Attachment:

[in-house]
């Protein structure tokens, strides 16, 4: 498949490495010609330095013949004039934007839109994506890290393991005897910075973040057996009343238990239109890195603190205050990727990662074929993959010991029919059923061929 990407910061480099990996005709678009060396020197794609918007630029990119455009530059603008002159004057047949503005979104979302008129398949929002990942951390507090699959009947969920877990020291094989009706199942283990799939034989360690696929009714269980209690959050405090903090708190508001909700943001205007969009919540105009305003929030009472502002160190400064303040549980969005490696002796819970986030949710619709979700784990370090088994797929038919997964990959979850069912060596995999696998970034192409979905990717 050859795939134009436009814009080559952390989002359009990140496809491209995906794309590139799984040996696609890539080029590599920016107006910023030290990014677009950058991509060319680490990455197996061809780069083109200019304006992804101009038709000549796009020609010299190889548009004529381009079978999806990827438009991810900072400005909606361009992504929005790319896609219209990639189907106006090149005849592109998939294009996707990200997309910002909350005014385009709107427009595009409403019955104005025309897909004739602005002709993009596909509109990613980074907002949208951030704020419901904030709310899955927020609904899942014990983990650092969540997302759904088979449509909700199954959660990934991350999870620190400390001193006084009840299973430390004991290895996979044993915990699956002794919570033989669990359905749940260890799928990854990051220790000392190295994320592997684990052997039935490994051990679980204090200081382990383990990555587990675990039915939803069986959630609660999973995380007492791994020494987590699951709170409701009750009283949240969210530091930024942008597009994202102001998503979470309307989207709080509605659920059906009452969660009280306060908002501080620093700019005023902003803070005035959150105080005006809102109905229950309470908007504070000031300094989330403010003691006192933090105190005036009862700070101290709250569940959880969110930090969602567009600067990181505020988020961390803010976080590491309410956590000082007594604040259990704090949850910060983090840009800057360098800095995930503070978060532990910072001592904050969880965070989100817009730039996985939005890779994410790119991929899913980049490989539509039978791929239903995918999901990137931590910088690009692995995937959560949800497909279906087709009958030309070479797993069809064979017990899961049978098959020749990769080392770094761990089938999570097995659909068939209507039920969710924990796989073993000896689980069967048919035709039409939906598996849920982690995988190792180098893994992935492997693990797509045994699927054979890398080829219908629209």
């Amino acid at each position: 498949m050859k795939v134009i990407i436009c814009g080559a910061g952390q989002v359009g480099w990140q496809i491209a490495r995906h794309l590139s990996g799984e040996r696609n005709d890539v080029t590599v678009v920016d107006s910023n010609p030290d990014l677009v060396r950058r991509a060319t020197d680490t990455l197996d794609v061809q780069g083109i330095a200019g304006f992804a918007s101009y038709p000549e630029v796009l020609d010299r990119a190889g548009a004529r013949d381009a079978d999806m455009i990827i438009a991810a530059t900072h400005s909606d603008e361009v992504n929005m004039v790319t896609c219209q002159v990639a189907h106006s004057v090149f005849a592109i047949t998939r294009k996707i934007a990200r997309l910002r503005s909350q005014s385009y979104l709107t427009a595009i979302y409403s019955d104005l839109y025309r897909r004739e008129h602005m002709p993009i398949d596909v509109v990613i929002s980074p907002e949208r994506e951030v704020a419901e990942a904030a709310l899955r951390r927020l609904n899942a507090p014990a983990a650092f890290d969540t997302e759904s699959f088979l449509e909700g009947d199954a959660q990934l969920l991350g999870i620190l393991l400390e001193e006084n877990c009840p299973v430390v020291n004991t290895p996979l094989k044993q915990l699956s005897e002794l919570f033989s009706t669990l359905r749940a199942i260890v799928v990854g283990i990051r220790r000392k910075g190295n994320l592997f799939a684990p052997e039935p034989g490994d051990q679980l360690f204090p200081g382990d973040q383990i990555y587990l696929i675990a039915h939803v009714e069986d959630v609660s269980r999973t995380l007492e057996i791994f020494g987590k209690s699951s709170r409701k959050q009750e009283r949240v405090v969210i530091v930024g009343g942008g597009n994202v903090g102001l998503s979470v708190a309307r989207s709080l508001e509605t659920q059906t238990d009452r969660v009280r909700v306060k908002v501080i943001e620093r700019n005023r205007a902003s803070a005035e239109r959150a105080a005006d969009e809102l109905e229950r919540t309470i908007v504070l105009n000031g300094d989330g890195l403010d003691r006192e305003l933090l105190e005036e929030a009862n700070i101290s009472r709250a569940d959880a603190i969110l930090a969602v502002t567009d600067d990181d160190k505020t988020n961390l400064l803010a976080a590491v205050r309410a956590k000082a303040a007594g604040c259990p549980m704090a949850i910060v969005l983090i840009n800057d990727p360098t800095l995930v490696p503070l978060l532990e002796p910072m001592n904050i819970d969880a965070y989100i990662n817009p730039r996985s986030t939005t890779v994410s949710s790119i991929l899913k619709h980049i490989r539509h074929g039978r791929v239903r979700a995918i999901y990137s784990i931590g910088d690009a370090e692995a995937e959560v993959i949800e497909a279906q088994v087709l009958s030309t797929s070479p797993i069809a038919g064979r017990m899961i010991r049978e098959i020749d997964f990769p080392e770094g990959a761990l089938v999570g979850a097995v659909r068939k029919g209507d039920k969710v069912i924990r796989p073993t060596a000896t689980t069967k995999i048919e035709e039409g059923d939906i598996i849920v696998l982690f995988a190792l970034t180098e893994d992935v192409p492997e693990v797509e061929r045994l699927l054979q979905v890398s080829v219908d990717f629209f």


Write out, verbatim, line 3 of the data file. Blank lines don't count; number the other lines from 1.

């Amino acid at each position: 498949m050859k795939v134009i990407i436009c814009g080559a910061g952390q989002v359009g480099w990140q496809i491209a490495r995906h794309l590139s990996g799984e040996r696609n005709d890539v080029t590599v678009v920016d107006s910023n010609p030290d990014l677009v060396r950058r991509a060319t020197d680490t990455l197996d794609v061809q780069g083109i330095a200019g304006f992804a918007s101009y038709p000549e630029v796009l020609d010299r990119a190889g548009a004529r013949d381009a079978d999806m455009i990827i438009a991810a530059t900072h400005s909606d603008e361009v992504n929005m004039v790319t896609c219209q002159v990639a189907h106006s004057v090149f005849a592109i047949t998939r294009k996707i934007a990200r997309l910002r503005s909350q005014s385009y979104l709107t427009a595009i979302y409403s019955d104005l839109y025309r897909r004739e008129h602005m002709p993009i398949d596909v509109v990613i929002s980074p907002e949208r994506e951030v704020a419901e990942a904030a709310l899955r951390r927020l609904n899942a507090p014990a983990a650092f890290d969540t997302e759904s699959f088979l449509e909700g009947d199954a959660q990934l969920l991350g999870i620190l393991l400390e001193e006084n877990c009840p299973v430390v020291n004991t290895p996979l094989k044993q915990l699956s005897e002794l919570f033989s009706t669990l359905r749940a199942i260890v799928v990854g283990i990051r220790r000392k910075g190295n994320l592997f799939a684990p052997e039935p034989g490994d051990q679980l360690f204090p200081g382990d973040q383990i990555y587990l696929i675990a039915h939803v009714e069986d959630v609660s269980r999973t995380l007492e057996i791994f020494g987590k209690s699951s709170r409701k959050q009750e009283r949240v405090v969210i530091v930024g009343g942008g597009n994202v903090g102001l998503s979470v708190a309307r989207s709080l508001e509605t659920q059906t238990d009452r969660v009280r909700v306060k908002v501080i943001e620093r700019n005023r205007a902003s803070a005035e239109r959150a105080a005006d969009e809102l109905e229950r919540t309470i908007v504070l105009n000031g300094d989330g890195l403010d003691r006192e305003l933090l105190e005036e929030a009862n700070i101290s009472r709250a569940d959880a603190i969110l930090a969602v502002t567009d600067d990181d160190k505020t988020n961390l400064l803010a976080a590491v205050r309410a956590k000082a303040a007594g604040c259990p549980m704090a949850i910060v969005l983090i840009n800057d990727p360098t800095l995930v490696p503070l978060l532990e002796p910072m001592n904050i819970d969880a965070y989100i990662n817009p730039r996985s986030t939005t890779v994410s949710s790119i991929l899913k619709h980049i490989r539509h074929g039978r791929v239903r979700a995918i999901y990137s784990i931590g910088d690009a370090e692995a995937e959560v993959i949800e497909a279906q088994v087709l009958s030309t797929s070479p797993i069809a038919g064979r017990m899961i010991r049978e098959i020749d997964f990769p080392e770094g990959a761990l089938v999570g979850a097995v659909r068939k029919g209507d039920k969710v069912i924990r796989p073993t060596a000896t689980t069967k995999i048919e035709e039409g059923d939906i598996i849920v696998l982690f995988a190792l970034t180098e893994d992935v192409p492997e693990v797509e061929r045994l699927l054979q979905v890398s080829v219908d990717f629209f």